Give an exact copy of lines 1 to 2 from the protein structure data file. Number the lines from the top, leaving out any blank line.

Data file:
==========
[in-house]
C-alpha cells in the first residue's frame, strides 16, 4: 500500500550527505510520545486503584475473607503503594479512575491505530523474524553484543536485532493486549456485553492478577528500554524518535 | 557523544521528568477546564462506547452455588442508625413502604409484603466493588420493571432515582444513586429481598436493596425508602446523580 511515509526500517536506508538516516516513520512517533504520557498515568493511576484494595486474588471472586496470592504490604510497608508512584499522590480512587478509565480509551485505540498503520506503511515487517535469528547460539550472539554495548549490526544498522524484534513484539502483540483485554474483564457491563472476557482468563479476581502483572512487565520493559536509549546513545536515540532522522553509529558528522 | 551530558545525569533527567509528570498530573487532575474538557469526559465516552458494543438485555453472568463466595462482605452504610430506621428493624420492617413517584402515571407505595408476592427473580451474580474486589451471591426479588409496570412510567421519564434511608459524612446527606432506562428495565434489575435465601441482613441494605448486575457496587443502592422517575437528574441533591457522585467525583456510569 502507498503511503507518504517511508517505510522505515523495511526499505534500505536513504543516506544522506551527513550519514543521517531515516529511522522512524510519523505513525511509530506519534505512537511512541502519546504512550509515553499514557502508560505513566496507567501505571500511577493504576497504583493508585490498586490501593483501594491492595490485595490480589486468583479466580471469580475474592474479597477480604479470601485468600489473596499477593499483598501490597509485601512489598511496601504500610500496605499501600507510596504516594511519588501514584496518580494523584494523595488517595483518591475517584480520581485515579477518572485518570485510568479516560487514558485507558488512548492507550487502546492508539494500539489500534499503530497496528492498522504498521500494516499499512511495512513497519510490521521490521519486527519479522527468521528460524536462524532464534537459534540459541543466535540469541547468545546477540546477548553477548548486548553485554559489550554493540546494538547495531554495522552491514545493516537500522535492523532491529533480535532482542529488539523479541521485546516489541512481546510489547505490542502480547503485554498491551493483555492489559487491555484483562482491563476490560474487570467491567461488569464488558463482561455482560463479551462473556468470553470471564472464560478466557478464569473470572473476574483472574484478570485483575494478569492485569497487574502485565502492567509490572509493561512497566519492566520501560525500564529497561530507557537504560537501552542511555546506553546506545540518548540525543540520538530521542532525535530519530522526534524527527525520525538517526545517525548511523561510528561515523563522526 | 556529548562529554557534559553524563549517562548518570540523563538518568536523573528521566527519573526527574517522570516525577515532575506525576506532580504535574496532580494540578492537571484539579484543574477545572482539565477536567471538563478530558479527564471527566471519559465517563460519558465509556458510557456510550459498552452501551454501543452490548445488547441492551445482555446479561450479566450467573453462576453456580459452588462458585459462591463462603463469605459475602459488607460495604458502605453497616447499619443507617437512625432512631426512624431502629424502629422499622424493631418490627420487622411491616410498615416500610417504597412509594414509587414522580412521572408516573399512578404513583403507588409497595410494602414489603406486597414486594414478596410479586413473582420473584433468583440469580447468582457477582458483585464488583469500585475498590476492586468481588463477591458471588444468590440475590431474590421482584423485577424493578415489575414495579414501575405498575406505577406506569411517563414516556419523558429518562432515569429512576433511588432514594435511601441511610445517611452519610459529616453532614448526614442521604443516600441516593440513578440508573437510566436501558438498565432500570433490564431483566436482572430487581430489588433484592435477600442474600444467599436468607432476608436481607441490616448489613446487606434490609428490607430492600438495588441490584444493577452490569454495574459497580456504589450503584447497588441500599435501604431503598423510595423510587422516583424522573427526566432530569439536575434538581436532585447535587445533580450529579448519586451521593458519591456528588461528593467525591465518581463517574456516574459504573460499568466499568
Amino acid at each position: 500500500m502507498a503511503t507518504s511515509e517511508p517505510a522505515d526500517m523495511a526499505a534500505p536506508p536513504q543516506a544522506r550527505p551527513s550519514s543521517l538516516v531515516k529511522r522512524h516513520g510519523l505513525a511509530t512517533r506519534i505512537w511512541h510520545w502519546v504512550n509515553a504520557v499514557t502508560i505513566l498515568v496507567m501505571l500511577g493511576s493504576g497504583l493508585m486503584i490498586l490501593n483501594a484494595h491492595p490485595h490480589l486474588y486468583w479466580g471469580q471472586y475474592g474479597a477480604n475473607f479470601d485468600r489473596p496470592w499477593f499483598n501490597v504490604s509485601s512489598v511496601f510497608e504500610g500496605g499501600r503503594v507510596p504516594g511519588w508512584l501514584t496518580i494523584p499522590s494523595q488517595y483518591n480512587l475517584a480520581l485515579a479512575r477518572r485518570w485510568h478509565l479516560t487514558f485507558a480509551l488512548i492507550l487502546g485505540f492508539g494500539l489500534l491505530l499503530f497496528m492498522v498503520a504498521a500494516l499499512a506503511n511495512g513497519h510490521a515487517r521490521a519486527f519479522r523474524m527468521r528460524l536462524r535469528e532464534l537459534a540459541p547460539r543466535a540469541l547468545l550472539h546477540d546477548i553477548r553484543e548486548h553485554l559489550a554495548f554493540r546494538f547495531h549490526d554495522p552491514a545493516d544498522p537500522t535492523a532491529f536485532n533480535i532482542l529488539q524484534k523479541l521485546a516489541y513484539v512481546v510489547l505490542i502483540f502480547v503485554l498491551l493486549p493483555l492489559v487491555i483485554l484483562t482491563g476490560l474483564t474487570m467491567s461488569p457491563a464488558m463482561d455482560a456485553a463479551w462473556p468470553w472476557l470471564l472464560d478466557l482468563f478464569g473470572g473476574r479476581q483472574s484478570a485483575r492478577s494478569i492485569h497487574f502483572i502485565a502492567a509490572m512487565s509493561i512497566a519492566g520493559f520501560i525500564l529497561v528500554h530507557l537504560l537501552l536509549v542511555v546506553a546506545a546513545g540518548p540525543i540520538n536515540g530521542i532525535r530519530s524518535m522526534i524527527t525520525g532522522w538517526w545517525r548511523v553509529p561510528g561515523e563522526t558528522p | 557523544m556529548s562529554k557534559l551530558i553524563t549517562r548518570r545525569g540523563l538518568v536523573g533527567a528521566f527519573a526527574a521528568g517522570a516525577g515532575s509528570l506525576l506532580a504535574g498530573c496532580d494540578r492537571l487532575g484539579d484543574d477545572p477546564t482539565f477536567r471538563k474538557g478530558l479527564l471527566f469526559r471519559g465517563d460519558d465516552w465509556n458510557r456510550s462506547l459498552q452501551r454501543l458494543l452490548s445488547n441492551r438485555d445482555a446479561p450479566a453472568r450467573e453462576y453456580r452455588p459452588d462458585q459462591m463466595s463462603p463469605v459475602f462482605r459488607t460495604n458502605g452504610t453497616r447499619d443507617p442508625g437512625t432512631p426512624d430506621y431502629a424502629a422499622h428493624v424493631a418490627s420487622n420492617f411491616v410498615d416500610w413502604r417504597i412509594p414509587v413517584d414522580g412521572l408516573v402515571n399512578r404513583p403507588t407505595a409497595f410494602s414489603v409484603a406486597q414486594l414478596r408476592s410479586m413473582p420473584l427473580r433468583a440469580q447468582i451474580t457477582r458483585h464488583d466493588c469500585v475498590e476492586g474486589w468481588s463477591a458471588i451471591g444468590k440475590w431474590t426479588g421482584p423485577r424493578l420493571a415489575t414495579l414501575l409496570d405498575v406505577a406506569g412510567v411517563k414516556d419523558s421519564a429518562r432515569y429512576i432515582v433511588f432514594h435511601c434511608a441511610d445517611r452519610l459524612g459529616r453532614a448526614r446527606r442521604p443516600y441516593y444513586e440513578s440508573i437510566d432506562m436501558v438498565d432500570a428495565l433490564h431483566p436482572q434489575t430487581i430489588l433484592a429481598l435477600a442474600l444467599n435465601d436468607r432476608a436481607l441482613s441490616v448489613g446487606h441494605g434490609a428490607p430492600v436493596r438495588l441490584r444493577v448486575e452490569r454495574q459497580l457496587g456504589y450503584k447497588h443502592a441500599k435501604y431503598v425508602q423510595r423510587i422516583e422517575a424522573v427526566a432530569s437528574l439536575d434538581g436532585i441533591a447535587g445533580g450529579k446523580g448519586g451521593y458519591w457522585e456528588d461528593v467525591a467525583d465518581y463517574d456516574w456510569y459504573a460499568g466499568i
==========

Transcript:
[in-house]
C-alpha cells in the first residue's frame, strides 16, 4: 500500500550527505510520545486503584475473607503503594479512575491505530523474524553484543536485532493486549456485553492478577528500554524518535 | 557523544521528568477546564462506547452455588442508625413502604409484603466493588420493571432515582444513586429481598436493596425508602446523580 511515509526500517536506508538516516516513520512517533504520557498515568493511576484494595486474588471472586496470592504490604510497608508512584499522590480512587478509565480509551485505540498503520506503511515487517535469528547460539550472539554495548549490526544498522524484534513484539502483540483485554474483564457491563472476557482468563479476581502483572512487565520493559536509549546513545536515540532522522553509529558528522 | 551530558545525569533527567509528570498530573487532575474538557469526559465516552458494543438485555453472568463466595462482605452504610430506621428493624420492617413517584402515571407505595408476592427473580451474580474486589451471591426479588409496570412510567421519564434511608459524612446527606432506562428495565434489575435465601441482613441494605448486575457496587443502592422517575437528574441533591457522585467525583456510569 502507498503511503507518504517511508517505510522505515523495511526499505534500505536513504543516506544522506551527513550519514543521517531515516529511522522512524510519523505513525511509530506519534505512537511512541502519546504512550509515553499514557502508560505513566496507567501505571500511577493504576497504583493508585490498586490501593483501594491492595490485595490480589486468583479466580471469580475474592474479597477480604479470601485468600489473596499477593499483598501490597509485601512489598511496601504500610500496605499501600507510596504516594511519588501514584496518580494523584494523595488517595483518591475517584480520581485515579477518572485518570485510568479516560487514558485507558488512548492507550487502546492508539494500539489500534499503530497496528492498522504498521500494516499499512511495512513497519510490521521490521519486527519479522527468521528460524536462524532464534537459534540459541543466535540469541547468545546477540546477548553477548548486548553485554559489550554493540546494538547495531554495522552491514545493516537500522535492523532491529533480535532482542529488539523479541521485546516489541512481546510489547505490542502480547503485554498491551493483555492489559487491555484483562482491563476490560474487570467491567461488569464488558463482561455482560463479551462473556468470553470471564472464560478466557478464569473470572473476574483472574484478570485483575494478569492485569497487574502485565502492567509490572509493561512497566519492566520501560525500564529497561530507557537504560537501552542511555546506553546506545540518548540525543540520538530521542532525535530519530522526534524527527525520525538517526545517525548511523561510528561515523563522526 | 556529548562529554557534559553524563549517562548518570540523563538518568536523573528521566527519573526527574517522570516525577515532575506525576506532580504535574496532580494540578492537571484539579484543574477545572482539565477536567471538563478530558479527564471527566471519559465517563460519558465509556458510557456510550459498552452501551454501543452490548445488547441492551445482555446479561450479566450467573453462576453456580459452588462458585459462591463462603463469605459475602459488607460495604458502605453497616447499619443507617437512625432512631426512624431502629424502629422499622424493631418490627420487622411491616410498615416500610417504597412509594414509587414522580412521572408516573399512578404513583403507588409497595410494602414489603406486597414486594414478596410479586413473582420473584433468583440469580447468582457477582458483585464488583469500585475498590476492586468481588463477591458471588444468590440475590431474590421482584423485577424493578415489575414495579414501575405498575406505577406506569411517563414516556419523558429518562432515569429512576433511588432514594435511601441511610445517611452519610459529616453532614448526614442521604443516600441516593440513578440508573437510566436501558438498565432500570433490564431483566436482572430487581430489588433484592435477600442474600444467599436468607432476608436481607441490616448489613446487606434490609428490607430492600438495588441490584444493577452490569454495574459497580456504589450503584447497588441500599435501604431503598423510595423510587422516583424522573427526566432530569439536575434538581436532585447535587445533580450529579448519586451521593458519591456528588461528593467525591465518581463517574456516574459504573460499568466499568